“With Oliver Zipse, a decisive strategic and analytical leader will assume the Chair of the Board of Management of BMW. He will provide fresh momentum in shaping  the future,” said Reithofer.
Zipse helped expand BMW’s efficient production network in Hungary, China and the US, in a move that delivered industry-leading profit margins.
Under Krueger, BMW was overtaken in 2016 by Mercedes-Benz as the best-selling luxury car brand.
It also had an early lead over US  rival Tesla in electric cars, but scaled back ambitions after its i3 model failed to sell large numbers.
Reithofer initially championed Krueger’s low-key consensus-seeking leadership, but pressured him to roll out electric vehicles more aggressively, forcing Krueger to skip the Paris Motor Show in 2016 to reevaluate BMW’s electric strategy.
Krueger’s reluctance to push low-margin electric vehicles led to an exodus of talented electric vehicle experts, including Christian Senger, now Volkswagen’s (VW) board member responsible for software, and Audi’s Markus Duesmann, who is seen as a future CEO of the company.
Both were poached by VW CEO Herbert Diess, a former BMW board member responsible for research who was himself passed over for BMW’s top job in 2015.
VW has since pushed a radical 80 billion euro ($90 billion) electric car mass production strategy, and a sweeping alliance with Ford.

Other skills
“A CEO needs to have an idea for how mobility will evolve in the future. This goes far beyond optimising an existing business,” said Carsten Breitfeld, chief executive of China-based ICONIQ motors, and former BMW engineer. “He needs to build teams, attract talent, and promote a culture oriented along consumer electronics and internet dynamics.”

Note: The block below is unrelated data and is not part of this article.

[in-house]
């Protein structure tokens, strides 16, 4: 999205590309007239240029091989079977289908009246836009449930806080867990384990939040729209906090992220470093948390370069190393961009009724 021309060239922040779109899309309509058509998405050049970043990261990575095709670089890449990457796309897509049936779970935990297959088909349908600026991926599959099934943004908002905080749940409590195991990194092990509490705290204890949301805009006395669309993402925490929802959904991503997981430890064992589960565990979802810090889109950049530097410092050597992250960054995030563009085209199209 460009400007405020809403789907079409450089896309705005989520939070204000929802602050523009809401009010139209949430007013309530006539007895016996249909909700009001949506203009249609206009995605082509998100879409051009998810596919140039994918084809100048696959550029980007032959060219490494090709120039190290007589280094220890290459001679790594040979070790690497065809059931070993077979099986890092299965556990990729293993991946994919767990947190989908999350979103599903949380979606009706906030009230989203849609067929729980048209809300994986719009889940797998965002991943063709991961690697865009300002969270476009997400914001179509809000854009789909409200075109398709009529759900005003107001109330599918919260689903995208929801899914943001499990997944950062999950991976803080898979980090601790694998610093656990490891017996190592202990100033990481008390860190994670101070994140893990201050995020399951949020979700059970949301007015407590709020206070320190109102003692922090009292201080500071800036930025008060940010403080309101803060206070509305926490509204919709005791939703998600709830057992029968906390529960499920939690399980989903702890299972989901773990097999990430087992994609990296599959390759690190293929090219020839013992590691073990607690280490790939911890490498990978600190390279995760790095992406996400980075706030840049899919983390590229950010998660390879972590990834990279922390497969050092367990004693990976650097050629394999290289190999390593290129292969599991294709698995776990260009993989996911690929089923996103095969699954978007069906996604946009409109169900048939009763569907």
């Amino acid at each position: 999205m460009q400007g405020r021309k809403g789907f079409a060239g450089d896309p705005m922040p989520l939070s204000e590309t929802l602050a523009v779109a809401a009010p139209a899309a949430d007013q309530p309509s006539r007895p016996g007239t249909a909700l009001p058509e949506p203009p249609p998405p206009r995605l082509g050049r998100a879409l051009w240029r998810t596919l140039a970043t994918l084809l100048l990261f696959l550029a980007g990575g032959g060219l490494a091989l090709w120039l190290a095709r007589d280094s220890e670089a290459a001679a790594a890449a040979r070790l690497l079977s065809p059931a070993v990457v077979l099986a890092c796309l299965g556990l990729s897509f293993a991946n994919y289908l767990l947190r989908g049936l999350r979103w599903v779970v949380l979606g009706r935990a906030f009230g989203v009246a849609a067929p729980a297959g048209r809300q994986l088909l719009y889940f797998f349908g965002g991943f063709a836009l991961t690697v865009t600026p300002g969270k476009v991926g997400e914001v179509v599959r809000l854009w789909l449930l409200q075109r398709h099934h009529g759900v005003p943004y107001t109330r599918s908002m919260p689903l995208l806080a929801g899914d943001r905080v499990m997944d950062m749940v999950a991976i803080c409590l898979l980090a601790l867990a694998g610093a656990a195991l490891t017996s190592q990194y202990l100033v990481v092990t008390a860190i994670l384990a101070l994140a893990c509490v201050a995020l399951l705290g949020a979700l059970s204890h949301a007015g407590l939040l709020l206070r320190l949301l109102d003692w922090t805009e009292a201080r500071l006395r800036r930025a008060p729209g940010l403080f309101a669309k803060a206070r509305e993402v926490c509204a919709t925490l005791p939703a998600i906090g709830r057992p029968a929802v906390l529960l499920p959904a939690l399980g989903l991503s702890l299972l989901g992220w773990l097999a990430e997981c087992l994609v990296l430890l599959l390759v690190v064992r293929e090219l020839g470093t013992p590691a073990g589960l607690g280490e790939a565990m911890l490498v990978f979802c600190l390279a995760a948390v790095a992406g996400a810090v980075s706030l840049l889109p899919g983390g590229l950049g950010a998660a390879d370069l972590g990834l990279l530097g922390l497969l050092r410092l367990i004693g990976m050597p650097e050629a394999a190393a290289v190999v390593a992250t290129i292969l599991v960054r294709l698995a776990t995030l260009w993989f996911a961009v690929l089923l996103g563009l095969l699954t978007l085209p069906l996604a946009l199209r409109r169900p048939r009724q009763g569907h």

German manufacturers have dominated the high-performance market for decades, but analysts warn shifts towards sophisticated technology and software is opening the door to new challengers.
“Tesla has a lead of three to four years in areas like software and electronics. There is a risk that the Germans can’t catch up,” UBS analyst Patrick Hummel said.
Germany’s Auto Motor und Sport car magazine, normally quick to champion German manufacturers, this week ran a cover questioning BMW’s future.
“Production expertise is important, but if you want to avoid ending up being a hardware provider for Google or Apple, you need to have the ability to move up the food chain into data and software,” a former BMW board member said.